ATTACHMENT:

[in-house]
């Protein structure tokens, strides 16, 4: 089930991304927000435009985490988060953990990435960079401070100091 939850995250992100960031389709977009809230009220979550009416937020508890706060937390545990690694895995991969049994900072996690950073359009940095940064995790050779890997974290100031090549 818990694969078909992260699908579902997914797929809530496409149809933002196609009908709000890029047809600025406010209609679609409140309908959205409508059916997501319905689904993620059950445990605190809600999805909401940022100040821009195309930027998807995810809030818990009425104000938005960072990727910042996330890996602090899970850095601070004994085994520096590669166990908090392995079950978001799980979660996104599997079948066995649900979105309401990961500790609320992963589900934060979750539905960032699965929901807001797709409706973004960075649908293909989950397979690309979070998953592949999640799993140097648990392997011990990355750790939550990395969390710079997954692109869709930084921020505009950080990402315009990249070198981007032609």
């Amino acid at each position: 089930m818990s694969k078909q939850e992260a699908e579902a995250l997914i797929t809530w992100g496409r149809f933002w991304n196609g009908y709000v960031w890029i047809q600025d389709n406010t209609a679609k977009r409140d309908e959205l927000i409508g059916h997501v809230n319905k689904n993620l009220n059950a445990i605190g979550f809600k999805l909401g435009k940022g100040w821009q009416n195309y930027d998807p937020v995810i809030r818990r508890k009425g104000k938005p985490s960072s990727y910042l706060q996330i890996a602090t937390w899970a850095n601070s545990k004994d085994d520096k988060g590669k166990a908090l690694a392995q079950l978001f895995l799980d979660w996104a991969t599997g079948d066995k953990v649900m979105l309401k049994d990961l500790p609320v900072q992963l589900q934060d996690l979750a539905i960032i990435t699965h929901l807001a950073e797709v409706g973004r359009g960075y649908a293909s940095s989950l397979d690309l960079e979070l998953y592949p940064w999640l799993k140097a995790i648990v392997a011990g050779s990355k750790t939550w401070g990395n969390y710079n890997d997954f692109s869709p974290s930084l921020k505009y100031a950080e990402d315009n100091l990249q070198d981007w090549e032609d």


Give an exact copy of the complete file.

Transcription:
[in-house]
């Protein structure tokens, strides 16, 4: 089930991304927000435009985490988060953990990435960079401070100091 939850995250992100960031389709977009809230009220979550009416937020508890706060937390545990690694895995991969049994900072996690950073359009940095940064995790050779890997974290100031090549 818990694969078909992260699908579902997914797929809530496409149809933002196609009908709000890029047809600025406010209609679609409140309908959205409508059916997501319905689904993620059950445990605190809600999805909401940022100040821009195309930027998807995810809030818990009425104000938005960072990727910042996330890996602090899970850095601070004994085994520096590669166990908090392995079950978001799980979660996104599997079948066995649900979105309401990961500790609320992963589900934060979750539905960032699965929901807001797709409706973004960075649908293909989950397979690309979070998953592949999640799993140097648990392997011990990355750790939550990395969390710079997954692109869709930084921020505009950080990402315009990249070198981007032609």
């Amino acid at each position: 089930m818990s694969k078909q939850e992260a699908e579902a995250l997914i797929t809530w992100g496409r149809f933002w991304n196609g009908y709000v960031w890029i047809q600025d389709n406010t209609a679609k977009r409140d309908e959205l927000i409508g059916h997501v809230n319905k689904n993620l009220n059950a445990i605190g979550f809600k999805l909401g435009k940022g100040w821009q009416n195309y930027d998807p937020v995810i809030r818990r508890k009425g104000k938005p985490s960072s990727y910042l706060q996330i890996a602090t937390w899970a850095n601070s545990k004994d085994d520096k988060g590669k166990a908090l690694a392995q079950l978001f895995l799980d979660w996104a991969t599997g079948d066995k953990v649900m979105l309401k049994d990961l500790p609320v900072q992963l589900q934060d996690l979750a539905i960032i990435t699965h929901l807001a950073e797709v409706g973004r359009g960075y649908a293909s940095s989950l397979d690309l960079e979070l998953y592949p940064w999640l799993k140097a995790i648990v392997a011990g050779s990355k750790t939550w401070g990395n969390y710079n890997d997954f692109s869709p974290s930084l921020k505009y100031a950080e990402d315009n100091l990249q070198d981007w090549e032609d």